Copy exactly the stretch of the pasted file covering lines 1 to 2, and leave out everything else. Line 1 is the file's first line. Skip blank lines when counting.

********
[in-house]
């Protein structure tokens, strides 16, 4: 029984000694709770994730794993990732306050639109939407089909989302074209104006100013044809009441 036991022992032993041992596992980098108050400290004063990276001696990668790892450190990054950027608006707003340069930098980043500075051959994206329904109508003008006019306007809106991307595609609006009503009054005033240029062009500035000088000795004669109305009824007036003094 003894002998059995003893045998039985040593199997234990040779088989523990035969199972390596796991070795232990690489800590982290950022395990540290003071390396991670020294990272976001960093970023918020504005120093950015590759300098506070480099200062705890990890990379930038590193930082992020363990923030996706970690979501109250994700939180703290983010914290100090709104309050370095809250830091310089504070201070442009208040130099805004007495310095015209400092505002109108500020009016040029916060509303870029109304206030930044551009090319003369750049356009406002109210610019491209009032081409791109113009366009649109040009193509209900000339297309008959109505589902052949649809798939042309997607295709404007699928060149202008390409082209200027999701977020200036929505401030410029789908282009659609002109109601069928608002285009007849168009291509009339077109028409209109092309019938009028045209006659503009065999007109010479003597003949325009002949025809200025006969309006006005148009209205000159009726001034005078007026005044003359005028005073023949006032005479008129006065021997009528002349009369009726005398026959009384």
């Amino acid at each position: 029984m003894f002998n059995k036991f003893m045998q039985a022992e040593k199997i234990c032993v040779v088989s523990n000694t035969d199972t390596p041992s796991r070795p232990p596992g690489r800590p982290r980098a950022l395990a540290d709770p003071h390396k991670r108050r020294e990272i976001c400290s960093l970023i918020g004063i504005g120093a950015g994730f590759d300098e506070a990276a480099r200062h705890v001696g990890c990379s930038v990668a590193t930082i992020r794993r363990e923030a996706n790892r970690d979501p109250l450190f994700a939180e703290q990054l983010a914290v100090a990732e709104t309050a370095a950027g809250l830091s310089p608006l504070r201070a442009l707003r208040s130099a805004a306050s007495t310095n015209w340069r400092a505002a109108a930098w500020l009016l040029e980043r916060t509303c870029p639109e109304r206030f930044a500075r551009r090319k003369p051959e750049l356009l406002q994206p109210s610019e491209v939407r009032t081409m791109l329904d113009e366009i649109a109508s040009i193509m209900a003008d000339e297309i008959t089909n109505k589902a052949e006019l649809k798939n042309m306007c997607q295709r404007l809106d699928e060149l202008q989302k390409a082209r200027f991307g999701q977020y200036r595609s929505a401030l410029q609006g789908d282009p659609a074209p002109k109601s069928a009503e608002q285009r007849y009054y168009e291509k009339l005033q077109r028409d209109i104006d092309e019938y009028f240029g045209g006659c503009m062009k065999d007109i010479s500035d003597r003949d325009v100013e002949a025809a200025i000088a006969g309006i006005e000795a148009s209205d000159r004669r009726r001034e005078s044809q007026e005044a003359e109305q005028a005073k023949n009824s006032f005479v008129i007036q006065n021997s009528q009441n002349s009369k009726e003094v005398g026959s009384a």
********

[in-house]
């Protein structure tokens, strides 16, 4: 029984000694709770994730794993990732306050639109939407089909989302074209104006100013044809009441 036991022992032993041992596992980098108050400290004063990276001696990668790892450190990054950027608006707003340069930098980043500075051959994206329904109508003008006019306007809106991307595609609006009503009054005033240029062009500035000088000795004669109305009824007036003094 003894002998059995003893045998039985040593199997234990040779088989523990035969199972390596796991070795232990690489800590982290950022395990540290003071390396991670020294990272976001960093970023918020504005120093950015590759300098506070480099200062705890990890990379930038590193930082992020363990923030996706970690979501109250994700939180703290983010914290100090709104309050370095809250830091310089504070201070442009208040130099805004007495310095015209400092505002109108500020009016040029916060509303870029109304206030930044551009090319003369750049356009406002109210610019491209009032081409791109113009366009649109040009193509209900000339297309008959109505589902052949649809798939042309997607295709404007699928060149202008390409082209200027999701977020200036929505401030410029789908282009659609002109109601069928608002285009007849168009291509009339077109028409209109092309019938009028045209006659503009065999007109010479003597003949325009002949025809200025006969309006006005148009209205000159009726001034005078007026005044003359005028005073023949006032005479008129006065021997009528002349009369009726005398026959009384």